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Naturopathic Treatment for Urinary Tract Infection

Given the prevalence of UTIs in women, Dr. Marianne Marchese shares some safe, natural remedies

Marianne Marchese, ND

Ten to 20 percent of all women suffer from a urinary discomfort or infection at least once a year, including acute uncomplicated cystitis and recurrent cystitis, two important categories of urinary tract infections (UTIs) in adults.

Sexual intercourse, diaphragm use and spermicide, possibly used alone, delayed post-coital urination and a history of a recent UTI, all increase the risk of infection.

These problems can usually be differentiated on the basis of symptoms, a physical exam and urinalysis or other tests.

For most bladder infections, a naturopathic approach is usually very effective and the infection resolves quickly and without recurrence or complications. The primary goals are to enhance internal defenses against the infection by providing immune support; restore vaginal microflora; promote a proper pH; and prevent bacteria from adhering to the bladder epithelium.

Increasing the urinary flow is important and easily accomplished by increasing the quantity of liquids. Water and herbal teas related to the treatment goals are the most logical choices. Sixty-four ounces is the common recommendation.

No natural approach to cystitis would be complete without a mention of cranberry. Cranberry juice has been frequently used as a home remedy by women for decades. Studies have shown that cranberries and cranberry juice are effective in women with active UTIs. In one study, 16 ounces of cranberry juice daily was effective in 73 percent of individuals with an active infection. Many people still think that the action of cranberry juice is due to acidifying the urine, but more recent studies have shown that the juice reduces the ability of E. coli to adhere to the lining of the bladder and urethra.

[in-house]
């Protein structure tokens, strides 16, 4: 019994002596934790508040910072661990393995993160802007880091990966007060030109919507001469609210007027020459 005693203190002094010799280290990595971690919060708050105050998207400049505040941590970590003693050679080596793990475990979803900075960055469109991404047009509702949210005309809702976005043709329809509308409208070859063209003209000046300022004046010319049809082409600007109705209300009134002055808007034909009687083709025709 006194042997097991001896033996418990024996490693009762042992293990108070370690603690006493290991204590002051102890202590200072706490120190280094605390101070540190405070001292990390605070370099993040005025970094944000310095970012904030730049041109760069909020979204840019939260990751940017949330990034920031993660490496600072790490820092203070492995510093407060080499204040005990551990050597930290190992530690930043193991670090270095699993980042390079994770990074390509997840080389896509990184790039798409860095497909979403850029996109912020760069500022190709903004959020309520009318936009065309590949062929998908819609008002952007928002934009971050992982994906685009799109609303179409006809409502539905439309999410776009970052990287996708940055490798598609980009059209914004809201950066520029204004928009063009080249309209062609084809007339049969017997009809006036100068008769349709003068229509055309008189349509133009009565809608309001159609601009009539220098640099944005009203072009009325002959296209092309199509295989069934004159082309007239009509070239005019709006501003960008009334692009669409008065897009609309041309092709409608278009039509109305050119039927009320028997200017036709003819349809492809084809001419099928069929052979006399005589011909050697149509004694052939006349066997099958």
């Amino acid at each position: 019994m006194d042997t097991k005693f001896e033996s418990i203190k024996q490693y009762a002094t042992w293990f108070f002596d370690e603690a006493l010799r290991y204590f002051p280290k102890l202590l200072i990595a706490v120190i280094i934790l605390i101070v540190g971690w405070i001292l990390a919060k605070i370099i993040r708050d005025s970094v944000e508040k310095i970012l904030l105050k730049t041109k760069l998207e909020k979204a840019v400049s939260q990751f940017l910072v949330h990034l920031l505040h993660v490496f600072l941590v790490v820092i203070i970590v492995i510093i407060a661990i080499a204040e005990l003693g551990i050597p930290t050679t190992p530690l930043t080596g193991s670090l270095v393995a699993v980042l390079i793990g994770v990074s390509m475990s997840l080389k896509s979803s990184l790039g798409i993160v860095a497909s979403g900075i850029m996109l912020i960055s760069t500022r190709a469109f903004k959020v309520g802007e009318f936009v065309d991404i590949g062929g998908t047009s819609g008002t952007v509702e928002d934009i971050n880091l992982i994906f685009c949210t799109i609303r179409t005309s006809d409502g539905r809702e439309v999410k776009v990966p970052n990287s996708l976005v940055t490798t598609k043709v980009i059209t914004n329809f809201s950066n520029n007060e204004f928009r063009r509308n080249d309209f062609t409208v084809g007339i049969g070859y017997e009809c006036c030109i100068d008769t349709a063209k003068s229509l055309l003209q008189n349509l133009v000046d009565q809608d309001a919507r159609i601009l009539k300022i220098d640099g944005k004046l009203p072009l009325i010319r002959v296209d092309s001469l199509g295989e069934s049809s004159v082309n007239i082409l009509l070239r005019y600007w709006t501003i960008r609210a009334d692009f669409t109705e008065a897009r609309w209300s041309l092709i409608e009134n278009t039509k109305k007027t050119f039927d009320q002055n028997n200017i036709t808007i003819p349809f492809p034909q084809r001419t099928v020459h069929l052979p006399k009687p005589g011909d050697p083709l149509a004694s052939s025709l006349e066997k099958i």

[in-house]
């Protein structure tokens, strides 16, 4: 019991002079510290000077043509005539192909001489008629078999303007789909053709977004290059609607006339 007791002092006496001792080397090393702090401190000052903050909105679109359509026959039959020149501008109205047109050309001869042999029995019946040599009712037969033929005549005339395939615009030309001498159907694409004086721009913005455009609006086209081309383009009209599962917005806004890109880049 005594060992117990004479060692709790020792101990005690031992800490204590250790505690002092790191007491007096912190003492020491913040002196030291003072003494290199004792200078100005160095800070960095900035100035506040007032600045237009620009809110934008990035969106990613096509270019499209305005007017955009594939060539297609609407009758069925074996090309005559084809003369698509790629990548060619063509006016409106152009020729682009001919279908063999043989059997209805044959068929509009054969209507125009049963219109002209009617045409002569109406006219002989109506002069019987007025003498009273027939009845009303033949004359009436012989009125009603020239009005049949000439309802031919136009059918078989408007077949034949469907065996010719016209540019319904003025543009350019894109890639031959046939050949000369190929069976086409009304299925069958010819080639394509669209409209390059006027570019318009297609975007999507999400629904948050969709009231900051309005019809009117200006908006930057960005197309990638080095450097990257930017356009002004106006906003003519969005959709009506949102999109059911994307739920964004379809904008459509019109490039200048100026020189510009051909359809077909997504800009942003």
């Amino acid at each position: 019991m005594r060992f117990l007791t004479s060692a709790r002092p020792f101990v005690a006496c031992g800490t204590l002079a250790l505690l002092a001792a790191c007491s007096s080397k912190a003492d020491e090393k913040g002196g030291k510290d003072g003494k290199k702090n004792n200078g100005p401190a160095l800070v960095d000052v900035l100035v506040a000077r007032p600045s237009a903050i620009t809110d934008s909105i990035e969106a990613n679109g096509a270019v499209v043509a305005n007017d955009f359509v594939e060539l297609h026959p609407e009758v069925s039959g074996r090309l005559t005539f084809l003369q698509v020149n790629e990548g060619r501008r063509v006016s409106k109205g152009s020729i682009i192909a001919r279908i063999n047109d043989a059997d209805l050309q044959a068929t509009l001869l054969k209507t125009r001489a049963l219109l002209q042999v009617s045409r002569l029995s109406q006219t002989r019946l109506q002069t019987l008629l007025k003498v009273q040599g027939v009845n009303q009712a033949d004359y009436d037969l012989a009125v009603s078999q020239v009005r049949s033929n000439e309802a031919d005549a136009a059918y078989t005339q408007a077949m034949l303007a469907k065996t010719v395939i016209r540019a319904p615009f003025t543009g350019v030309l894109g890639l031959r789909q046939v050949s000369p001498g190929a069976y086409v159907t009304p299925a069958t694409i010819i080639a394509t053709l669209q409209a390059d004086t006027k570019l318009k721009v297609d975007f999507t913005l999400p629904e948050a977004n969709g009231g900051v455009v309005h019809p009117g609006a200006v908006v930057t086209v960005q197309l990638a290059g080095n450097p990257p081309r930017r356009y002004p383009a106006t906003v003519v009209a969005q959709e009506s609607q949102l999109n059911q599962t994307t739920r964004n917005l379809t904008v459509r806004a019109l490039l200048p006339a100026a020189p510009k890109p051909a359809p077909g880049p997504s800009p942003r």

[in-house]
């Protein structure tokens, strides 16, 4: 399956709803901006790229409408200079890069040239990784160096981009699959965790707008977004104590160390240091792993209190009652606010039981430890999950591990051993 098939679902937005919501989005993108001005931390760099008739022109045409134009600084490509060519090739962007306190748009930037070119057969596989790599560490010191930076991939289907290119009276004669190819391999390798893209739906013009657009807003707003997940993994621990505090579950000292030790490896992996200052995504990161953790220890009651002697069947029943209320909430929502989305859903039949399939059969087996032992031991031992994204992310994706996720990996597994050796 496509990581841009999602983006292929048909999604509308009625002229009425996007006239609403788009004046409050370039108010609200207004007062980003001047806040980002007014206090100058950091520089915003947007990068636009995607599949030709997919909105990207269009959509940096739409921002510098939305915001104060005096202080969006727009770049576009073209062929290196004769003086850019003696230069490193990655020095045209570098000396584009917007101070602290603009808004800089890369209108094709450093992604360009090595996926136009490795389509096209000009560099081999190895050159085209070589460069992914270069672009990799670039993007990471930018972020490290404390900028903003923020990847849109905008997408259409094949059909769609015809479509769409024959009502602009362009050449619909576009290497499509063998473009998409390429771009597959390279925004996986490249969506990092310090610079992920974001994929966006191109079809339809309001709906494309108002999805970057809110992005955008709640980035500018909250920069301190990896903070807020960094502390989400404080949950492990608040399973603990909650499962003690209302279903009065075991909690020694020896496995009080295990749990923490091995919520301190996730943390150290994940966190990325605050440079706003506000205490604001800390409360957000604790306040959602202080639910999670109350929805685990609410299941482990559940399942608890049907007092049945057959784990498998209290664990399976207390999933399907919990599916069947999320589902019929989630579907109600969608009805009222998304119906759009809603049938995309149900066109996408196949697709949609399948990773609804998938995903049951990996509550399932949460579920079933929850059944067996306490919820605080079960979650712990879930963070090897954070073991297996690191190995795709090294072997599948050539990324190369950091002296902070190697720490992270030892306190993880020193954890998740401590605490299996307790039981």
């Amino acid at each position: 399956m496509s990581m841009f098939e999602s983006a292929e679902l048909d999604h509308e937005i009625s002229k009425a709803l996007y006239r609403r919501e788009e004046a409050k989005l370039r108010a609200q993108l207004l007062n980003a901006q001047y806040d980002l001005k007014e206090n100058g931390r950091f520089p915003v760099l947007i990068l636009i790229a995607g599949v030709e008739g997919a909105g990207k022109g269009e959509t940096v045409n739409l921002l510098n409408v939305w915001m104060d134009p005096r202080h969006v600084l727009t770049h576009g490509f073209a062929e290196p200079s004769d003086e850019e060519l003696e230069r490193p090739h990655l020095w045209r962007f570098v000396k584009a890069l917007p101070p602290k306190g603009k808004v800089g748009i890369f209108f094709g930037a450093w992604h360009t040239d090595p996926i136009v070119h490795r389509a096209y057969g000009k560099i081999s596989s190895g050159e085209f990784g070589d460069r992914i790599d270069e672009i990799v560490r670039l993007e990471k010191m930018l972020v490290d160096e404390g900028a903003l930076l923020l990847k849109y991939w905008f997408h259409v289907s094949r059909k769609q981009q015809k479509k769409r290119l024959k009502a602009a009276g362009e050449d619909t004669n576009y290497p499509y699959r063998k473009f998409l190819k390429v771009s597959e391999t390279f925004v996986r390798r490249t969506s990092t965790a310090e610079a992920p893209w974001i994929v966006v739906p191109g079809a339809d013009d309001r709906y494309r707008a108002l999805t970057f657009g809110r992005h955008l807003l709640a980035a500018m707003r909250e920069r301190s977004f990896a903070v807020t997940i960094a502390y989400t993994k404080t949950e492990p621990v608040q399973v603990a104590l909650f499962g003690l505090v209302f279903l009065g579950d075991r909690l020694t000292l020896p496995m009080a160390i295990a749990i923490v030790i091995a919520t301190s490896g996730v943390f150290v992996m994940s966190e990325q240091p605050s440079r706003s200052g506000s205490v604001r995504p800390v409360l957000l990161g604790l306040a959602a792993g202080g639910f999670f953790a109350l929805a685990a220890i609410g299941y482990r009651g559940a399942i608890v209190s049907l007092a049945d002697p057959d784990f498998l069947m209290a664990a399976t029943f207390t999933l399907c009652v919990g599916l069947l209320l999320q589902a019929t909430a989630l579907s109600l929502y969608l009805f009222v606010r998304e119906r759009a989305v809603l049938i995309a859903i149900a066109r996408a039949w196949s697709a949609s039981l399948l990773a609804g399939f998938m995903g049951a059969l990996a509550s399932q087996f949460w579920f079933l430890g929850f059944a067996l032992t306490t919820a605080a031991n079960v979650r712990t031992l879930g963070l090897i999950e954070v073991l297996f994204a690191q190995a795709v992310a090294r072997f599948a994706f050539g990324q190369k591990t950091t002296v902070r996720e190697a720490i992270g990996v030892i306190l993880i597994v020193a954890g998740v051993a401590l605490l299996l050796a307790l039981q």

One of the most useful herbs for bladder infection is uva ursi (arctostaphylos uva ursi), also known as bearberry or upland cranberry. The antiseptic, antibacterial and astringent activity of uva ursi is largely due to its arbutin content. Uva ursi is especially active against E. coli, as well as having diuretic properties. Uva ursi has also been used with recurrent bladder infections and was very effective in a double-blind study of 57 women. After one year, five of 27 women had a recurrence in the placebo group, while none of 30 women had a recurrence in the uva ursi group.

Pipsissewa, a Native-American remedy of the Pacific Northwest, is another traditional remedy for UTIs, and its mildly antimicrobial effects have also been attributed to its arbutin content. Other naturopathic remedies include the use of D-Manose, buchu leaf and homeopathy. There are more than 20 different homeopathic remedies for UTIs, and they need to be individualized to the woman's symptoms. The most common homeopathic UTI remedy is staphysagria.

Naturopathic treatments for urinary tract infections in women are very safe and effective once other causes of UTI symptoms are ruled out. If treated early and appropriately, a UTI resolves quickly and without complications.

Dr. Marianne Marchese, ND, is the author of 8 Weeks to Women's Wellness, maintains a private practice in Phoenix, and teaches gynecology at Southwest College of Naturopathic Medicine. For more information, call Longevity Medical Health Center at 602-493-2273, or visit 4WeCare.com and DrMarchese.com.